Unlike the Copic Multiliner, the Winsor & Newton Water Colour Marker is familiar to me. The double-ended marker has a fine bullet tip on one end and a broad brush tip on the other. Held nearly upright, the brush tip makes a mark almost as narrow as the fine tip, but held at a sharper angle to the paper, the brush makes a juicy broad stroke that mimics a paintbrush.
The brush end has become one of my favorite tools at life-drawing practice because the pigment flows easily, which I especially appreciate during the short poses, and the brush imparts a lovely variable line. With the swipe of a water brush, it washes beautifully with rich color – a super-fast way to add shading.
I received Phthalo Blue (green shade) in my box, and unfortunately, I don’t have a tube of traditional Winsor & Newton watercolor paint in the same hue to compare with, but I’m guessing that it matches closely. Unlike many water-soluble markers that are dye-based and often fugitive, W&N marker pigments are lightfast (as I would expect of any product with the Winsor & Newton name).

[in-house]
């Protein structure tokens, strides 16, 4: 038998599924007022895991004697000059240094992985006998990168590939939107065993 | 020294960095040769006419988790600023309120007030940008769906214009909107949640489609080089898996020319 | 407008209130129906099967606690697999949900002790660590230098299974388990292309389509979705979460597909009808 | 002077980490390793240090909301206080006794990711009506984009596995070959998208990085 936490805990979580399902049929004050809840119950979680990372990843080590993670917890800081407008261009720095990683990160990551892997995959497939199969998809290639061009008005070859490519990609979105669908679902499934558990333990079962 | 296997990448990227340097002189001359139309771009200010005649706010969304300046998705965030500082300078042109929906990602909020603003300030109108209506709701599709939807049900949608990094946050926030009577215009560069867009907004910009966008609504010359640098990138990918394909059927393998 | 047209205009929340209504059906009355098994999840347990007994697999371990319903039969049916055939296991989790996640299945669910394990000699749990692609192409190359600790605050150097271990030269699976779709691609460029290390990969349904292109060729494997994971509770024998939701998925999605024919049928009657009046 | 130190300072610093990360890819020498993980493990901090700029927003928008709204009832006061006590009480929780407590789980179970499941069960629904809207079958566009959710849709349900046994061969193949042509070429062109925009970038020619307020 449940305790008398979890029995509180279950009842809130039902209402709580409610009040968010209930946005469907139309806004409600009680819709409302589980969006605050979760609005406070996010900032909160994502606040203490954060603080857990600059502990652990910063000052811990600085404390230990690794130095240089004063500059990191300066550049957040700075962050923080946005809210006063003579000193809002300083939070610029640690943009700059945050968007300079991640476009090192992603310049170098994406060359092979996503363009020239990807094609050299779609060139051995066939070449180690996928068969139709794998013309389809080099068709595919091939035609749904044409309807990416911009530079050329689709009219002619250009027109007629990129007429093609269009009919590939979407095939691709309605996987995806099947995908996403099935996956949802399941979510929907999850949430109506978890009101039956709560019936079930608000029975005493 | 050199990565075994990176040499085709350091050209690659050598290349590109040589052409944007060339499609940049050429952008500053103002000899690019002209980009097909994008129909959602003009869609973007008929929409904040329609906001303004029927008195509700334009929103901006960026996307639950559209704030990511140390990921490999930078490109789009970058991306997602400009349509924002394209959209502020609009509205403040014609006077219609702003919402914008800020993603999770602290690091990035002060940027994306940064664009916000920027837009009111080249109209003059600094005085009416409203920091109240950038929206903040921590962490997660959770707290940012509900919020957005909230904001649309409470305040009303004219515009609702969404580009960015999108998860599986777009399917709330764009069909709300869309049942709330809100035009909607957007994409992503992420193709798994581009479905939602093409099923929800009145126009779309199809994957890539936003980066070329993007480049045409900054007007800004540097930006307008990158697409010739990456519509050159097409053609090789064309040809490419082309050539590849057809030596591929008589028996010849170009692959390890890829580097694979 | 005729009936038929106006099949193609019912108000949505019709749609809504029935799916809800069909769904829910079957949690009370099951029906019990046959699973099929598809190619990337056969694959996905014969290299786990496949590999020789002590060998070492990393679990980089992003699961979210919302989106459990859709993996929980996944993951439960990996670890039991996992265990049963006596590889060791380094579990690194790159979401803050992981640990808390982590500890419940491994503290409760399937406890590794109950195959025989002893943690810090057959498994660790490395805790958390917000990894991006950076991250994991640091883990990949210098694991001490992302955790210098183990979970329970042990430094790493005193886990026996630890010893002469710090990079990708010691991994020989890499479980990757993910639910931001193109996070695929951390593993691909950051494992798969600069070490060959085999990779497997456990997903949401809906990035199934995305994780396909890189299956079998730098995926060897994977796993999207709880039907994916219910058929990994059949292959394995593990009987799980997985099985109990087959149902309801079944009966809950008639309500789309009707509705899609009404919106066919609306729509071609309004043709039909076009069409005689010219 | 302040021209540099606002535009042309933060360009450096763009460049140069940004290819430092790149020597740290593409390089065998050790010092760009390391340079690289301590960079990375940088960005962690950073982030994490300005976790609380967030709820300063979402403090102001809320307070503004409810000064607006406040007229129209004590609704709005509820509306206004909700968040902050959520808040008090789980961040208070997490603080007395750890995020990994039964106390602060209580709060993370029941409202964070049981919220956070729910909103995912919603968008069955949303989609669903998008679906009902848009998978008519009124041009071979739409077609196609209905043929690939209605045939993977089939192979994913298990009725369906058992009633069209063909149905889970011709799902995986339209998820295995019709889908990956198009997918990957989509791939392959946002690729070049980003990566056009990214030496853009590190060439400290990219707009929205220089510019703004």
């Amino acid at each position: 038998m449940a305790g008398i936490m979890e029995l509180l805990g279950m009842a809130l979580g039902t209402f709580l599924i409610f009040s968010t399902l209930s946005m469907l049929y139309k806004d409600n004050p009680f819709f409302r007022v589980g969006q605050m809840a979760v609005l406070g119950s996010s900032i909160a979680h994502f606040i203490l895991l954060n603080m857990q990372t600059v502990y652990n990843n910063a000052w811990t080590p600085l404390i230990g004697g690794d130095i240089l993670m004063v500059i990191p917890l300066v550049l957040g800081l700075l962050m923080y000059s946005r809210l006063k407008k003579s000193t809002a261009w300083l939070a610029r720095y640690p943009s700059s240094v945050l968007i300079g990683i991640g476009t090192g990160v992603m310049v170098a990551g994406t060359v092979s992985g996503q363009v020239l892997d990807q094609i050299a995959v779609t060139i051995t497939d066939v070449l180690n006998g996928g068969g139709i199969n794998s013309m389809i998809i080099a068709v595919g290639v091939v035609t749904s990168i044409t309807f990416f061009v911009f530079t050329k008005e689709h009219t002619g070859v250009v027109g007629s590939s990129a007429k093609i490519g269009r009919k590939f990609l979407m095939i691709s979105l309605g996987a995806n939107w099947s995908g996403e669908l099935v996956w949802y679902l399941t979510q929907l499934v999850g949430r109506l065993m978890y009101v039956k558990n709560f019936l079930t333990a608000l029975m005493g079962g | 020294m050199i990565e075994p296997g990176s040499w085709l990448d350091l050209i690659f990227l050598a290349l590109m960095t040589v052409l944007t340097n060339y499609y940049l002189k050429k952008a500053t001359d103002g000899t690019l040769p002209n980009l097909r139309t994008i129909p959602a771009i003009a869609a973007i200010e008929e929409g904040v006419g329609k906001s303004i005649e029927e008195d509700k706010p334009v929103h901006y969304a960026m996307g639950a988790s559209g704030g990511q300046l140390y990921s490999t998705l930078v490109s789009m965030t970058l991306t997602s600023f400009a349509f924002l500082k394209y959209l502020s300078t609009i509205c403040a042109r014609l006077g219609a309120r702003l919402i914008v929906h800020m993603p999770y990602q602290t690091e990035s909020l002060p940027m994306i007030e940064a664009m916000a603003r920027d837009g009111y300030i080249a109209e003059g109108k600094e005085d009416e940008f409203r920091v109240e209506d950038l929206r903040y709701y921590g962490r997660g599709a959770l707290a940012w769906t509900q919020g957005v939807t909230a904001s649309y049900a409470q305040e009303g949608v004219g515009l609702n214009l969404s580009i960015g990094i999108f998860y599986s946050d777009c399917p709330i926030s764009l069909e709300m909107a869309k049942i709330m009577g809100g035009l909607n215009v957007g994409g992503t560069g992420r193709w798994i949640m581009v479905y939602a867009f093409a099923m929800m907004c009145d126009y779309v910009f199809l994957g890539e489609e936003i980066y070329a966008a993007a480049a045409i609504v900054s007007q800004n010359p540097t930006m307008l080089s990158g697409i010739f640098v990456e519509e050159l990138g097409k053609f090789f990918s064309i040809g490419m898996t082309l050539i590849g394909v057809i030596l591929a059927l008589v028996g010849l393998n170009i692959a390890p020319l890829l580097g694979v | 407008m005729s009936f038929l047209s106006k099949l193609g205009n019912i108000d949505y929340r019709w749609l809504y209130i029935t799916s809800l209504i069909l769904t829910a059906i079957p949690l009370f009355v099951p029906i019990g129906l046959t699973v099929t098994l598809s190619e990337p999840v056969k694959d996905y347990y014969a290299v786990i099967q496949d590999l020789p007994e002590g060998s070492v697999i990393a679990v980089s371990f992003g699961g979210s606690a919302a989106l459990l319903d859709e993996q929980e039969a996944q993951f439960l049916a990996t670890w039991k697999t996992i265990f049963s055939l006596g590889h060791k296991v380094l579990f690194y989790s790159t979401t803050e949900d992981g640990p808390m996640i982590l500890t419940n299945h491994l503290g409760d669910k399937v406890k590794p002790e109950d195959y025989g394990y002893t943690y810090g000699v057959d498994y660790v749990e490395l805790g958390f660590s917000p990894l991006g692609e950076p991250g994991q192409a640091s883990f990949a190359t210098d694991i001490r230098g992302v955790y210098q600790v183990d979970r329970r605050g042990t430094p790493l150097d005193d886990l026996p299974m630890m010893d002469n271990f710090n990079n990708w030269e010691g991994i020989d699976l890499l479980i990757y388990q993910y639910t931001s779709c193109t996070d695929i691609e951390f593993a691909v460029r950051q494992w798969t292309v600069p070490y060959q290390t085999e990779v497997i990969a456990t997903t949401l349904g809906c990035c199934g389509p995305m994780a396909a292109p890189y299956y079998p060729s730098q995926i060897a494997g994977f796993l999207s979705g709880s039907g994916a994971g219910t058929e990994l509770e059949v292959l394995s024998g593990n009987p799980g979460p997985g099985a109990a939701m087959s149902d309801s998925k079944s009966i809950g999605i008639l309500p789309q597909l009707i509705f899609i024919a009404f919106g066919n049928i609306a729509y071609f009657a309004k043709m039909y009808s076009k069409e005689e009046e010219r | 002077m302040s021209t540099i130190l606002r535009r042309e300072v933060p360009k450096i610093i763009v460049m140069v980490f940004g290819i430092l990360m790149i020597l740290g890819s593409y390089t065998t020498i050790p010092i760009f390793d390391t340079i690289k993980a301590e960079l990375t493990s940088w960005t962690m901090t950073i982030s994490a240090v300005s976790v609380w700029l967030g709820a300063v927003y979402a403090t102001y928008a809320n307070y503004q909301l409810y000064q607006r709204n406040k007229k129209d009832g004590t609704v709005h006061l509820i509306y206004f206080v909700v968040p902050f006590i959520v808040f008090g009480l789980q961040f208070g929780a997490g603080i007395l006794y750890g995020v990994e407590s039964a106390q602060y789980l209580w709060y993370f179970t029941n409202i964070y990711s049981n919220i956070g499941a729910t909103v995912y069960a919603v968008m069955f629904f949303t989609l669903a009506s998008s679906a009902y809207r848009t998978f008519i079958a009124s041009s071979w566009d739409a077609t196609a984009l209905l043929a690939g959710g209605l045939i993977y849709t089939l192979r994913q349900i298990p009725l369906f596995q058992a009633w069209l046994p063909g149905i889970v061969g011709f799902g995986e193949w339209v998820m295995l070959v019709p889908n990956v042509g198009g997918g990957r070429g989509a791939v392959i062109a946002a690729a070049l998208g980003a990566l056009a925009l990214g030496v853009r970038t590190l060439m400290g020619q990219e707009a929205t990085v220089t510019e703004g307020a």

My first scribble test was done in a Plumchester sketchbook, which isn’t sized specifically for water media, so the wash looks a little wimpy.
I made another scribble in the Col-o-ring ink testing book, which is sized to show off fountain pen ink samples, and this time the W&N marker washed with vibrancy.
I have only a few W&N markers, including sepia, which isn’t typically a color I’d mix with Phthalo Blue, but to test their mixability, I turned the Col-o-ring page over. The two colors mixed easily and completely where they were layered, and when I blended their separate washes, those mixed well, too. Painters who are used to mixing their paints first on a palette might have difficulty making a transition to these markers, but those who mix on the paper might not have as large a leap. Although they can’t be splashed on loosely as real watercolor paints with a brush, these markers would be a convenient way to achieve familiar W&N hues in marker form.